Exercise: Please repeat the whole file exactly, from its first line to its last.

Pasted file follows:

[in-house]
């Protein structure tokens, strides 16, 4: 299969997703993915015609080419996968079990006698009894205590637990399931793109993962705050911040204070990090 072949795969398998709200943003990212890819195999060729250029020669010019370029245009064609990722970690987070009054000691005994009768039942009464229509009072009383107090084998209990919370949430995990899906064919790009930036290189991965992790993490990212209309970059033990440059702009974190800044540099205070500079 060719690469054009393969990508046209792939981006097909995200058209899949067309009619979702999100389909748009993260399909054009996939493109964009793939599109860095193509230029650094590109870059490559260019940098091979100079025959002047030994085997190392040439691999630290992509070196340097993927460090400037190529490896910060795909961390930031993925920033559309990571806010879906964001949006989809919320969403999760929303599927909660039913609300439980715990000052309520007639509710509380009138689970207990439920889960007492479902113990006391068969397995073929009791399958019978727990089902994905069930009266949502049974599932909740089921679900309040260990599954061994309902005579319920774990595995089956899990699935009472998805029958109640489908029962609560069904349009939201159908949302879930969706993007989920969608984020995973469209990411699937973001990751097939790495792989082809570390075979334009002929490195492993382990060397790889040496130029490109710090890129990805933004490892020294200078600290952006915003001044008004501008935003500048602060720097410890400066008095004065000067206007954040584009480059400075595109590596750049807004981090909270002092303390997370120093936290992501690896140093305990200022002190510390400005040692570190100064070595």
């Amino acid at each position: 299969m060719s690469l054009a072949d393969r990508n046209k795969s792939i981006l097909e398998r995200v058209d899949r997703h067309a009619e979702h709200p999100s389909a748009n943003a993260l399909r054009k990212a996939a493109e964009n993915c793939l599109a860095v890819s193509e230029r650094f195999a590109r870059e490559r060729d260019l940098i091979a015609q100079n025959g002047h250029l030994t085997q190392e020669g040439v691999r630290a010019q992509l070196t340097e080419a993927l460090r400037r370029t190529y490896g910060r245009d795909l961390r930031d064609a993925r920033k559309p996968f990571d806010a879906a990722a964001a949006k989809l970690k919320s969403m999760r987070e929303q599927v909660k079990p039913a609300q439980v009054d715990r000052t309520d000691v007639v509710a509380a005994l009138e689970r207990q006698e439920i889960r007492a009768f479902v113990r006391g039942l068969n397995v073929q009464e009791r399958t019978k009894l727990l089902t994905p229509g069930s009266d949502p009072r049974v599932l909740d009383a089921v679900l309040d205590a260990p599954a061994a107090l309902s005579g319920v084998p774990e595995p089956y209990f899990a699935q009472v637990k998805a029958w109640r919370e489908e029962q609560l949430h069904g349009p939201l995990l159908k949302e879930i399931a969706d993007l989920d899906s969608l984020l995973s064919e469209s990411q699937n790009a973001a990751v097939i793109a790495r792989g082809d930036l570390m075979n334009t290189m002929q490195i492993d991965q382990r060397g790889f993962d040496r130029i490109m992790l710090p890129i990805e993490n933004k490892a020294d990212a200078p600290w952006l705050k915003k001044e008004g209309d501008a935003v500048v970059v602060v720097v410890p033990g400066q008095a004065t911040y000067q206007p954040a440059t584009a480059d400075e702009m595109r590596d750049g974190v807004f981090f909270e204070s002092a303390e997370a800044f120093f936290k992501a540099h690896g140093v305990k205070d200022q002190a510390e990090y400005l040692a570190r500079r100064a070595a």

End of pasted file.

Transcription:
[in-house]
């Protein structure tokens, strides 16, 4: 299969997703993915015609080419996968079990006698009894205590637990399931793109993962705050911040204070990090 072949795969398998709200943003990212890819195999060729250029020669010019370029245009064609990722970690987070009054000691005994009768039942009464229509009072009383107090084998209990919370949430995990899906064919790009930036290189991965992790993490990212209309970059033990440059702009974190800044540099205070500079 060719690469054009393969990508046209792939981006097909995200058209899949067309009619979702999100389909748009993260399909054009996939493109964009793939599109860095193509230029650094590109870059490559260019940098091979100079025959002047030994085997190392040439691999630290992509070196340097993927460090400037190529490896910060795909961390930031993925920033559309990571806010879906964001949006989809919320969403999760929303599927909660039913609300439980715990000052309520007639509710509380009138689970207990439920889960007492479902113990006391068969397995073929009791399958019978727990089902994905069930009266949502049974599932909740089921679900309040260990599954061994309902005579319920774990595995089956899990699935009472998805029958109640489908029962609560069904349009939201159908949302879930969706993007989920969608984020995973469209990411699937973001990751097939790495792989082809570390075979334009002929490195492993382990060397790889040496130029490109710090890129990805933004490892020294200078600290952006915003001044008004501008935003500048602060720097410890400066008095004065000067206007954040584009480059400075595109590596750049807004981090909270002092303390997370120093936290992501690896140093305990200022002190510390400005040692570190100064070595």
């Amino acid at each position: 299969m060719s690469l054009a072949d393969r990508n046209k795969s792939i981006l097909e398998r995200v058209d899949r997703h067309a009619e979702h709200p999100s389909a748009n943003a993260l399909r054009k990212a996939a493109e964009n993915c793939l599109a860095v890819s193509e230029r650094f195999a590109r870059e490559r060729d260019l940098i091979a015609q100079n025959g002047h250029l030994t085997q190392e020669g040439v691999r630290a010019q992509l070196t340097e080419a993927l460090r400037r370029t190529y490896g910060r245009d795909l961390r930031d064609a993925r920033k559309p996968f990571d806010a879906a990722a964001a949006k989809l970690k919320s969403m999760r987070e929303q599927v909660k079990p039913a609300q439980v009054d715990r000052t309520d000691v007639v509710a509380a005994l009138e689970r207990q006698e439920i889960r007492a009768f479902v113990r006391g039942l068969n397995v073929q009464e009791r399958t019978k009894l727990l089902t994905p229509g069930s009266d949502p009072r049974v599932l909740d009383a089921v679900l309040d205590a260990p599954a061994a107090l309902s005579g319920v084998p774990e595995p089956y209990f899990a699935q009472v637990k998805a029958w109640r919370e489908e029962q609560l949430h069904g349009p939201l995990l159908k949302e879930i399931a969706d993007l989920d899906s969608l984020l995973s064919e469209s990411q699937n790009a973001a990751v097939i793109a790495r792989g082809d930036l570390m075979n334009t290189m002929q490195i492993d991965q382990r060397g790889f993962d040496r130029i490109m992790l710090p890129i990805e993490n933004k490892a020294d990212a200078p600290w952006l705050k915003k001044e008004g209309d501008a935003v500048v970059v602060v720097v410890p033990g400066q008095a004065t911040y000067q206007p954040a440059t584009a480059d400075e702009m595109r590596d750049g974190v807004f981090f909270e204070s002092a303390e997370a800044f120093f936290k992501a540099h690896g140093v305990k205070d200022q002190a510390e990090y400005l040692a570190r500079r100064a070595a």